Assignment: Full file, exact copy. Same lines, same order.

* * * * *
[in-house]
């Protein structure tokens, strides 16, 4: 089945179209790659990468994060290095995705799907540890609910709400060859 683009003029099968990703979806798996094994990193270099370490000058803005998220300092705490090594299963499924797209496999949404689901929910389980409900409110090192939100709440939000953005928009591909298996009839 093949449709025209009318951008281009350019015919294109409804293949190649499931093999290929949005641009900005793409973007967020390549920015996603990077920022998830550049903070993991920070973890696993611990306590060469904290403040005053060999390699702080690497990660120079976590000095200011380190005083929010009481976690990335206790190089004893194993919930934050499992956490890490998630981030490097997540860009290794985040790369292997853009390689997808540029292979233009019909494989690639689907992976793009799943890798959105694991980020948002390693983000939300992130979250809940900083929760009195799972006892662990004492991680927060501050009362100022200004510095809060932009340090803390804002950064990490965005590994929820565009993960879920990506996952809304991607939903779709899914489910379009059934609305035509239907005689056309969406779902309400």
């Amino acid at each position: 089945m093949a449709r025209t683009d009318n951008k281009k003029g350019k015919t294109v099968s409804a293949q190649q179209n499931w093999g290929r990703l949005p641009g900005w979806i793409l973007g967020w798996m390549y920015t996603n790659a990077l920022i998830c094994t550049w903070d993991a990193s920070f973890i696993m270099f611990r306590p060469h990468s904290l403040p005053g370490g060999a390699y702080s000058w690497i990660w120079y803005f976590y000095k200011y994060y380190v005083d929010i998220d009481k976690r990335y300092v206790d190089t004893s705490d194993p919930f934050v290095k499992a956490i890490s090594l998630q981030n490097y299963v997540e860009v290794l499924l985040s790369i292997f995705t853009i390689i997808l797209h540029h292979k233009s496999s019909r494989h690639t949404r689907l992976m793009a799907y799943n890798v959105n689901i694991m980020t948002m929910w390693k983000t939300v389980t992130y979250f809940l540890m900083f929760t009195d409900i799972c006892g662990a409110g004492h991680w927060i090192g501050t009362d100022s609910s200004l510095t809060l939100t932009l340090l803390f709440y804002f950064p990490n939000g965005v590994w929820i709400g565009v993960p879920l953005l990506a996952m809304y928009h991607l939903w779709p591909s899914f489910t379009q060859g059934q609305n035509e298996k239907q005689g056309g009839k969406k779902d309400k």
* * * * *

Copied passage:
[in-house]
């Protein structure tokens, strides 16, 4: 089945179209790659990468994060290095995705799907540890609910709400060859 683009003029099968990703979806798996094994990193270099370490000058803005998220300092705490090594299963499924797209496999949404689901929910389980409900409110090192939100709440939000953005928009591909298996009839 093949449709025209009318951008281009350019015919294109409804293949190649499931093999290929949005641009900005793409973007967020390549920015996603990077920022998830550049903070993991920070973890696993611990306590060469904290403040005053060999390699702080690497990660120079976590000095200011380190005083929010009481976690990335206790190089004893194993919930934050499992956490890490998630981030490097997540860009290794985040790369292997853009390689997808540029292979233009019909494989690639689907992976793009799943890798959105694991980020948002390693983000939300992130979250809940900083929760009195799972006892662990004492991680927060501050009362100022200004510095809060932009340090803390804002950064990490965005590994929820565009993960879920990506996952809304991607939903779709899914489910379009059934609305035509239907005689056309969406779902309400």
């Amino acid at each position: 089945m093949a449709r025209t683009d009318n951008k281009k003029g350019k015919t294109v099968s409804a293949q190649q179209n499931w093999g290929r990703l949005p641009g900005w979806i793409l973007g967020w798996m390549y920015t996603n790659a990077l920022i998830c094994t550049w903070d993991a990193s920070f973890i696993m270099f611990r306590p060469h990468s904290l403040p005053g370490g060999a390699y702080s000058w690497i990660w120079y803005f976590y000095k200011y994060y380190v005083d929010i998220d009481k976690r990335y300092v206790d190089t004893s705490d194993p919930f934050v290095k499992a956490i890490s090594l998630q981030n490097y299963v997540e860009v290794l499924l985040s790369i292997f995705t853009i390689i997808l797209h540029h292979k233009s496999s019909r494989h690639t949404r689907l992976m793009a799907y799943n890798v959105n689901i694991m980020t948002m929910w390693k983000t939300v389980t992130y979250f809940l540890m900083f929760t009195d409900i799972c006892g662990a409110g004492h991680w927060i090192g501050t009362d100022s609910s200004l510095t809060l939100t932009l340090l803390f709440y804002f950064p990490n939000g965005v590994w929820i709400g565009v993960p879920l953005l990506a996952m809304y928009h991607l939903w779709p591909s899914f489910t379009q060859g059934q609305n035509e298996k239907q005689g056309g009839k969406k779902d309400k």